The roots of Zen are based in ancient Chinese philosophy. The Chinese word for Zen is ch’an. In Sanscrit, the ancient language of India, it is dhyana which can be roughly translated as pure human spirit. It can be imagined as the integration of the disparate aspects of the self into one complete and divine being. Zen was eventually brought to Japan where it was elaborated and “perfected” by the Japanese samurai. It is the foundation of the Bushido code, the way of the warrior. The samurai, who lived their lives at the edge of a sword and could die at any moment, were taught to concentrate on and immerse themselves in the here and now in order to connect with the fundamental core of their being. It helped them develop the powers of concentration, self-control, awareness and tranquility. If they approached each battle as if it were their last, they would be able to have every part of their being at their disposal.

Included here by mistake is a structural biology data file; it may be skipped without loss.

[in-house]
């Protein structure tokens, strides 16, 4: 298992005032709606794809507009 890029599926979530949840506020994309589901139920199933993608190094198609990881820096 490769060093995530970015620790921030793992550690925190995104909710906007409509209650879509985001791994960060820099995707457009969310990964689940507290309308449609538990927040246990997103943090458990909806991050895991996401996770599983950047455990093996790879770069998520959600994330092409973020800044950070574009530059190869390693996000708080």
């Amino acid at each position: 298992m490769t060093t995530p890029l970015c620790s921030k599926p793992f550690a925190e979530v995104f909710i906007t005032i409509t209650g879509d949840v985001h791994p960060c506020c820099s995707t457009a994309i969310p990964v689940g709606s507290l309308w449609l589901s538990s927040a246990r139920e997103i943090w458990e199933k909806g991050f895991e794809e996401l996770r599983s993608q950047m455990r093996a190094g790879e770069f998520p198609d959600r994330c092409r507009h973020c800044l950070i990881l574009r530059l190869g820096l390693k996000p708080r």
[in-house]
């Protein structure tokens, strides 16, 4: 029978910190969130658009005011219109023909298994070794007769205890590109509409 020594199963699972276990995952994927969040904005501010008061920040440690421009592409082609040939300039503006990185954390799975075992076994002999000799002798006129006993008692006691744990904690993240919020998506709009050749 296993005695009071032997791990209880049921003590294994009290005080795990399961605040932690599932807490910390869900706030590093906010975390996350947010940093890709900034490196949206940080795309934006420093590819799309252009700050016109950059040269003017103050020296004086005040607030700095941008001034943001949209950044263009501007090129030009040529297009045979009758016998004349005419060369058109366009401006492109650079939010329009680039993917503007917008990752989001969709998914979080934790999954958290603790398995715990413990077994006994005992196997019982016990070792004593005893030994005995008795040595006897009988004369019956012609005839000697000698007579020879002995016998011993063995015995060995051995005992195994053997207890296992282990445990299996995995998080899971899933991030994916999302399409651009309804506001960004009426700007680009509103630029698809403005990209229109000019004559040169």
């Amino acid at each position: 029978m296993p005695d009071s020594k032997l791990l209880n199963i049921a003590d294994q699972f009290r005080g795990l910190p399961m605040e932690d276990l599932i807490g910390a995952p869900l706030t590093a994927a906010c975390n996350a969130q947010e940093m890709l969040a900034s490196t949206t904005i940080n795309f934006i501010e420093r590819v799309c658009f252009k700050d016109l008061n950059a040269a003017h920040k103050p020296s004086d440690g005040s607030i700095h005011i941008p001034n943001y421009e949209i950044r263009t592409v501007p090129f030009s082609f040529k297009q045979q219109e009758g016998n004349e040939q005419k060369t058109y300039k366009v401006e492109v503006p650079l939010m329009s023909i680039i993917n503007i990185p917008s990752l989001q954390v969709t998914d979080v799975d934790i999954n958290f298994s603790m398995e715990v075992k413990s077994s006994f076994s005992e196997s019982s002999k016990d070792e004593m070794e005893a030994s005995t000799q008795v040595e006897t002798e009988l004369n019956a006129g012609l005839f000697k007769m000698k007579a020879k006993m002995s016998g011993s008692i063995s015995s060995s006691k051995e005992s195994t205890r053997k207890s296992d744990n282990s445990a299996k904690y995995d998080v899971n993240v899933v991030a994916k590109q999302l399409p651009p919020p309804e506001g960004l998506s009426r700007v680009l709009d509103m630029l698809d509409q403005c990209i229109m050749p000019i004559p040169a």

Zen itself has no theory. It is not meditation. It is not thinking. It is not not-thinking. It is not something you learn. It is simply something you are. To practice Zen is to live fully and completely, not in the past or the future, but right here and right now. Zen is, in fact, the reflection of the moon in a mountain stream. It does not move, only the water flows by.As with Zen, the power of the Tao is in simplicity, and yet it teaches one to become a master of all things by learning to go with the natural flow of the universe. Trying to walk upstream against the river is pointless. It is better to accept that change is inevitable, learn to embrace it and make the most of it when it comes.
The fundamental teachings of the Tao present basic wisdom to live by. They are as follows:
-As if you were crossing a stream that is covered with a layer of ice. Stepping too hard on the wrong spot can lead to misfortune.
-As if you were a warrior entering enemy territory. Spies and traps may be hidden anywhere. Pay attention.
-As if you were a guest. There is no reason for anger or hostility; it only clouds your judgment.
-As if you were melting ice. Always ready to act or react as the situation or need demands.
-As a block of wood. The shape is pre-existing, allow yourself to be carved.
-As a mountain valley. Water flows down the mountain. Let things come to you. Be patient, warm and inviting.